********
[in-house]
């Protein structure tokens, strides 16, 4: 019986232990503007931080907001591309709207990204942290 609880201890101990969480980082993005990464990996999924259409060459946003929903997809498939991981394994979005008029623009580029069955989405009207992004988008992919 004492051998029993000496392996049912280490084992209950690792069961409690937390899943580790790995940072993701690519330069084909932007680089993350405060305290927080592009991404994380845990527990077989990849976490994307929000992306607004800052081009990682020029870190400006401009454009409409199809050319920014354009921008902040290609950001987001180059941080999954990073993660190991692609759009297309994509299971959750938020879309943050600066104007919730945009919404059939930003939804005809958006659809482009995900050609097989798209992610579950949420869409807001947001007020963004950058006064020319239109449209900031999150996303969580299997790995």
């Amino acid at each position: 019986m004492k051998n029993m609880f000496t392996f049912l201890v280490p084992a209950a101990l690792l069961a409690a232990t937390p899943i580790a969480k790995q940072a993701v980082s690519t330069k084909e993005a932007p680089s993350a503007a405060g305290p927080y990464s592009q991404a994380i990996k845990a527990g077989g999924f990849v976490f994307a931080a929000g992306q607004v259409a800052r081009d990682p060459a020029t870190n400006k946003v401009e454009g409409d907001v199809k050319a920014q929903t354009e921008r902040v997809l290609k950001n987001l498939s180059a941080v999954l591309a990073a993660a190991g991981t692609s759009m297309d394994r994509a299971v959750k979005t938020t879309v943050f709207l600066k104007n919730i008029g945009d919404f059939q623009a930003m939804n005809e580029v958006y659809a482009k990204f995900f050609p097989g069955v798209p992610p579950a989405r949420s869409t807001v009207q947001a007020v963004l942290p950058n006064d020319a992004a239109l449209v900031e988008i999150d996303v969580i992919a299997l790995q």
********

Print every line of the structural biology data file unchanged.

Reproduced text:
[in-house]
């Protein structure tokens, strides 16, 4: 019986232990503007931080907001591309709207990204942290 609880201890101990969480980082993005990464990996999924259409060459946003929903997809498939991981394994979005008029623009580029069955989405009207992004988008992919 004492051998029993000496392996049912280490084992209950690792069961409690937390899943580790790995940072993701690519330069084909932007680089993350405060305290927080592009991404994380845990527990077989990849976490994307929000992306607004800052081009990682020029870190400006401009454009409409199809050319920014354009921008902040290609950001987001180059941080999954990073993660190991692609759009297309994509299971959750938020879309943050600066104007919730945009919404059939930003939804005809958006659809482009995900050609097989798209992610579950949420869409807001947001007020963004950058006064020319239109449209900031999150996303969580299997790995």
């Amino acid at each position: 019986m004492k051998n029993m609880f000496t392996f049912l201890v280490p084992a209950a101990l690792l069961a409690a232990t937390p899943i580790a969480k790995q940072a993701v980082s690519t330069k084909e993005a932007p680089s993350a503007a405060g305290p927080y990464s592009q991404a994380i990996k845990a527990g077989g999924f990849v976490f994307a931080a929000g992306q607004v259409a800052r081009d990682p060459a020029t870190n400006k946003v401009e454009g409409d907001v199809k050319a920014q929903t354009e921008r902040v997809l290609k950001n987001l498939s180059a941080v999954l591309a990073a993660a190991g991981t692609s759009m297309d394994r994509a299971v959750k979005t938020t879309v943050f709207l600066k104007n919730i008029g945009d919404f059939q623009a930003m939804n005809e580029v958006y659809a482009k990204f995900f050609p097989g069955v798209p992610p579950a989405r949420s869409t807001v009207q947001a007020v963004l942290p950058n006064d020319a992004a239109l449209v900031e988008i999150d996303v969580i992919a299997l790995q």